If there’s one thing we know, it’s how to shop at flea markets. The more you practice, the more you get better. Right? And while it doesn’t require any special skills, sometimes negotiating prices can be intimidating.
So we decided to share some of our flea market shopping secrets with you! Keep reading for our top five tips for flea market shopping.You’re going to want to pin this one for later too!
Some of my most favorite vintage finds have been discovered at a flea market. These are just a few of the treasures we are always on the hunt for:
Architectural salvage and unique old boxes. Or, things we can upcycle and repurpose.
Furniture we can flip.
Click here for project details on this old bench.
Vintage-inspired home decor.
Here are our top 5 tips for flea market shopping:
Decide what you want to pay before you know the cost.
This is our #1 tip! You are going to find that a lot of items at the flea market are unpriced. When you find an item you are interested in, first decide in your mind what price you are willing to pay for it. What is your personal price ceiling? Once you have that magic number in mind, DON’T PAY MORE THAN THAT.
When you decide on a firm price YOU are willing to pay, you can be a more confident negotiator. This also works if the item is already priced, because everything at the flea market is negotiable. Everything. That is simply how flea markets work. Don’t be shy. Your #1 goal at the flea market is to get a good deal, am I right??
Are you keeping it for yourself or reselling it?
Or, is it an investment?
Sometimes we find things we love and want to keep. But we are makers. We set up shop at a few vintage/handmade shows a year (plus our shop is always open). So, sometimes we buy something we know is trending or could easily be upcycled and resold. Thus, we have to decide if this item is one to keep or resell.
If we decide we want to keep it, we are willing to pay a little more. However, if the plan is to resell or upcycle it, we want to pay much less for it (it helps us keep our resale prices lower). This quick decision also supports the price we settled on in #1.
Is it an investment? Many of us already have ideas for our finds. Sometimes the item so raw, that you are willing to add a little dough to make it look better or fit your decor.
For example, maybe you are planning to reupholster that vintage wing back chair you found for $25. Or, you picked up a set of metal stools for your kitchen but they need a new coat of paint. How much more money will you need to add to make it into what you desire? Use this number to help you find your top price in #1.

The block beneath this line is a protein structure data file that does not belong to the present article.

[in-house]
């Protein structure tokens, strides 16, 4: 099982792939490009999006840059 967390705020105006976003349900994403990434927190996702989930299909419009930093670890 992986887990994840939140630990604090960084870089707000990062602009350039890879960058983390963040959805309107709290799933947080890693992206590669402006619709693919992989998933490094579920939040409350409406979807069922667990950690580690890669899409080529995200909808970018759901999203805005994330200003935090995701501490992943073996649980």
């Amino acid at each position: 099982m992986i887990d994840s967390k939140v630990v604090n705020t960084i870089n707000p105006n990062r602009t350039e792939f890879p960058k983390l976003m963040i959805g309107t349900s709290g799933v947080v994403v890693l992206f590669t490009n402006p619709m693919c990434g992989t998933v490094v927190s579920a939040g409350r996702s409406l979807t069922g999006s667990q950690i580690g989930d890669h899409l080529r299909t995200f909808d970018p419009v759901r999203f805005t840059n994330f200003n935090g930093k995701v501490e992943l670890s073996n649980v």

Never make the first offer unless the vendor asks you to.
We like to start with “what’s your best price on this” (if it’s not priced) or “is this your best price” (if there is a price listed).
The vendor will answer and often reply with a lower offer… “I can do $x” or “I need to have at least $x for it” and then you can either respond with a counter or accept their offer.
Here’s why this works. It’s possible their price will already be lower than the price you decided on in #1 – so don’t shout out a price first! You can also see how willing the vendor is to work with you. A lot can be observed in their attitude and response to your question, so pay attention.
The alternative will be that the flea market vendor will tell you to “name a price.” If this happens, always start by offering a price LOWER than you decided on in #1. Don’t be afraid.
Start with “Would you take $x.” This should be a statement, not a meek question. Be confident in your offer and leave yourself a little wiggle room in case he/she counters.
Remember to be patient and let it happen. Corey was looking at a vintage wooden chair recently. The vendor said “how about $10” and he didn’t respond right away; just kept looking over it. Then she added “ok, $5 then”. I loved this chair and would have paid $10… but I’d much rather pay $5. Deal!
Be willing to walk away.
You always have to be willing to walk away from an item. There’s no reason to overpay for something at a flea market. Remember #1? Stick to your guns. You’ll run into many booths that feel like antique store prices. That just means the vendor is likely too attached to his/her stuff and not going to make any deals with you. Just walk away.
It also shows them you are serious. Often after we’ve walked away, the vendor has lowered their price even more. Sometimes it’s a fit and sometimes it’s still too high. But you didn’t overpay, so pat yourself on the back.
Here are a few things we like to bring with us to make our flea market shopping experience even better!
Bring a big bag. My favorite way to tote our finds around is a big blue ikea bag! Seriously. It’s lightweight to carry and holds gobs of items. Plus, it folds up small and can be stored in our car when we aren’t using it.
Hand wipes are a must. I’m kind of a germaphobe anyway so I always have them with me. But flea market stuff can be grimey. You’ll be glad you have these in your big blue bag.
Cash is king at the flea. In this digital age of plastics, it can be easy to forget. We have found very few flea market vendors in the Midwest who accept other forms of payment. And that’s ok by us. Our budget is typically our cash-on-hand that day so we can easily stay on track and not overpay for something. When the money’s gone it’s time to go.
That’s it! You are now ready to negotiate your best deal at the flea market. We wish you luck and can’t wait to see what you bring home!
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